When I get a little money, I buy books . . . ~ Erasmus
Among many other charms and commendations, books provide most welcoming room decor. Here in our little cottage, book-laden shelves truly do welcome us back home at night, surrounding us with cheerful comfort as we gather together in the evening after supper by the fire. What’s more, books promote hospitality. Well-stocked shelves invite guests to grab a book and browse, to sit and stay awhile.
Yes, we have books and books and books here. When we moved into this house several years ago, one of our kind helpers was overheard to mutter quietly: “Note to self: never help a homeschool family move again . . .”
Bibliophile though I am, there is also an obsessive-compulsive neat-o-phile in me as well. Hence, our books, like everything else, must have a home and some kind of rhyme and reason to the way they are shelved so that I can actually find them when I need them.
As our book collection has grown over the years, I’ve tried various systems. Of course, there are some categories that really must be observed. We need our home school books in the schoolroom. I need my literature and grammar and poetry texts in my office cubby. The kids all have bookshelves in their rooms for their personal collections. Cookbooks . . . well, of course, they belong in the kitchen!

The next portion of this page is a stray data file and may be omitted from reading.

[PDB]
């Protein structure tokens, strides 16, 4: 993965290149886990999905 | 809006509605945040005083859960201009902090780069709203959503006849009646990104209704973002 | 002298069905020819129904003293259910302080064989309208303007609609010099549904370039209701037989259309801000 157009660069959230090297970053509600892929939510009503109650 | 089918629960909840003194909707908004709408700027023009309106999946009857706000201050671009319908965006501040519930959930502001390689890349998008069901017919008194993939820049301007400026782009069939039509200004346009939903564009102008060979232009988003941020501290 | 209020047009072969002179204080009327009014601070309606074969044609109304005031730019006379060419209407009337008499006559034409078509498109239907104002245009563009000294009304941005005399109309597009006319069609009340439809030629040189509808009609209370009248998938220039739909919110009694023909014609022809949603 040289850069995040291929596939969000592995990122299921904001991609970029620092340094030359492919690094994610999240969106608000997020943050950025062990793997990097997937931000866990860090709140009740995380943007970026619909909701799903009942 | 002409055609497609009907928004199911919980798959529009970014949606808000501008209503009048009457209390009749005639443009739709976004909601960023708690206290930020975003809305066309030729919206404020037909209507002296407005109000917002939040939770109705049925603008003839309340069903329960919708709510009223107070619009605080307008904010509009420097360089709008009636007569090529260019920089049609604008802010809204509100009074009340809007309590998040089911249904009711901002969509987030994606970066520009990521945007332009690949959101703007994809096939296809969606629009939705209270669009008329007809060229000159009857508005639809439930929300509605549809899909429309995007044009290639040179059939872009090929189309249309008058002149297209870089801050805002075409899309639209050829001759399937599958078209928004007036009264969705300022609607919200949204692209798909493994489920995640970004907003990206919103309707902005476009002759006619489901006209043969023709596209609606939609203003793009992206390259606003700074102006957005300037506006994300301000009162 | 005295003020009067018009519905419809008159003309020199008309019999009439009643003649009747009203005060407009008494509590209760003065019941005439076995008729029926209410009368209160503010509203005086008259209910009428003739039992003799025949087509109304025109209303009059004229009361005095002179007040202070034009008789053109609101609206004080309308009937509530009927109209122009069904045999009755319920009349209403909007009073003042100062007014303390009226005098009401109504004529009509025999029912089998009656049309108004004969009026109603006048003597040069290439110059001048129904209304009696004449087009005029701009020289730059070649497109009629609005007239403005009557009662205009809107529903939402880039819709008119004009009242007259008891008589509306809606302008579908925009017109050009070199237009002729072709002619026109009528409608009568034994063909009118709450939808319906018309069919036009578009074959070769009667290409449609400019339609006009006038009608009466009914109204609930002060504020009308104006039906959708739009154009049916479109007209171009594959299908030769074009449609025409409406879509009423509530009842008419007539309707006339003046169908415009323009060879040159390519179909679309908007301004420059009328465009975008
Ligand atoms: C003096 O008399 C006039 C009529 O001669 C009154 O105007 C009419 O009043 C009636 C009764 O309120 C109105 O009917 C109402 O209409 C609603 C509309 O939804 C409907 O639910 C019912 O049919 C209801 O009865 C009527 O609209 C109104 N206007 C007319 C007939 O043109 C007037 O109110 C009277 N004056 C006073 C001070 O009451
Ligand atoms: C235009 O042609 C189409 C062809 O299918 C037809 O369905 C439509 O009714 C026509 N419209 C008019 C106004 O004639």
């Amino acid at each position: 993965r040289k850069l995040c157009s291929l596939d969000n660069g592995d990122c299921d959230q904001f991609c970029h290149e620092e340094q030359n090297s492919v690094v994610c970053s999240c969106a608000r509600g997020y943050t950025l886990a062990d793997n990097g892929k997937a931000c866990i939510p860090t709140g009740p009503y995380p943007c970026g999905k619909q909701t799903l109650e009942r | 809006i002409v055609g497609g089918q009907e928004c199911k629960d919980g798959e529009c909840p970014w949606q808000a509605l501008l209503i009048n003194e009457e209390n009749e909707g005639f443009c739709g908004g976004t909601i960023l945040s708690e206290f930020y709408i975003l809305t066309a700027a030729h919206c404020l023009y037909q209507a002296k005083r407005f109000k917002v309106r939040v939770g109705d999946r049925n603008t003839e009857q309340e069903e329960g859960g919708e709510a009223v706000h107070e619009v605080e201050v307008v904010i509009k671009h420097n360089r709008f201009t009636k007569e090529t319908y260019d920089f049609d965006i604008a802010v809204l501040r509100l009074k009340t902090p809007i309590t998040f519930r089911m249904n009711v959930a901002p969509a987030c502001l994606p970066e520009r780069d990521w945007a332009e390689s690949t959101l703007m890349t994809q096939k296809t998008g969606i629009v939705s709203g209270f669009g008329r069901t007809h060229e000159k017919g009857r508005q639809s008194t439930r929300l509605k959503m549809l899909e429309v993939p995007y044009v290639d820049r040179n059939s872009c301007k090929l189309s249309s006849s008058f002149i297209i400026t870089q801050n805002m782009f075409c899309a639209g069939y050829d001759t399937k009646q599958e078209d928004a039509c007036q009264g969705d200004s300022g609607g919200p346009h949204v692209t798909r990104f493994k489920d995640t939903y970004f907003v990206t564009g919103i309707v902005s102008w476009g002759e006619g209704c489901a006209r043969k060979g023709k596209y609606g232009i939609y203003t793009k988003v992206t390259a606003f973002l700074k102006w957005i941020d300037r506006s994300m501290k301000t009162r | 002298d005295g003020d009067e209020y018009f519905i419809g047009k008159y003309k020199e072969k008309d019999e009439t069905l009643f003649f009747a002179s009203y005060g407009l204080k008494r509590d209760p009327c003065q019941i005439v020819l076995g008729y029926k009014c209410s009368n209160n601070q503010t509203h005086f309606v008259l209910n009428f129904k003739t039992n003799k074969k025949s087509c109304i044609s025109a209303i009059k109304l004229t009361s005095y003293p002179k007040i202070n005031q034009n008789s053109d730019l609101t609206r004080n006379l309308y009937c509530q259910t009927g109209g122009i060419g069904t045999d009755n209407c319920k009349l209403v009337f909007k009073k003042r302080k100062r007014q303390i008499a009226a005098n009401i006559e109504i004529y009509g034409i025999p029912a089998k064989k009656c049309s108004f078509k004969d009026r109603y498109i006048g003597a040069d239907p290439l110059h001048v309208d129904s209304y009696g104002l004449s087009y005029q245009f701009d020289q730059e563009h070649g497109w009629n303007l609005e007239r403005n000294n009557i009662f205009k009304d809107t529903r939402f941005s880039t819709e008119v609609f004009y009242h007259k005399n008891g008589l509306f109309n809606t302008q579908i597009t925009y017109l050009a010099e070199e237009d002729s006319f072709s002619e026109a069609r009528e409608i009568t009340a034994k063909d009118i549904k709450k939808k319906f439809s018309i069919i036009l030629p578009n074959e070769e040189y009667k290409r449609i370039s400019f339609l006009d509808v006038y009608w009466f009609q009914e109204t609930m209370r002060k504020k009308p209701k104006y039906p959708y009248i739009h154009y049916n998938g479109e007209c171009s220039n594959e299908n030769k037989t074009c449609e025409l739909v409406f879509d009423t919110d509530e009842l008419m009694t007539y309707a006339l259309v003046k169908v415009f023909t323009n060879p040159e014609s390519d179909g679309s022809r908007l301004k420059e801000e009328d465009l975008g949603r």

When we moved here, I did make one big change to the way I organize our books. Instead of strictly age- and reading-level shelving, I decided to devote large sections of shelves to a category, say Poetry, and then include some children’s books within that category. I like this. Whenever I need to study a particular book or subject, I usually begin my research with a well-written children’s version first. (Well-written generally means it was written in the late nineteenth or early twentieth century by a classical scholar — meeting the Charlotte Mason “person who loves his subject” test. But I digress.) This shelving system makes such research very convenient. I also like what it says to the children in our lives: These books are all accessible to you; some now, some later. Books are not any less important for being “children’s” books.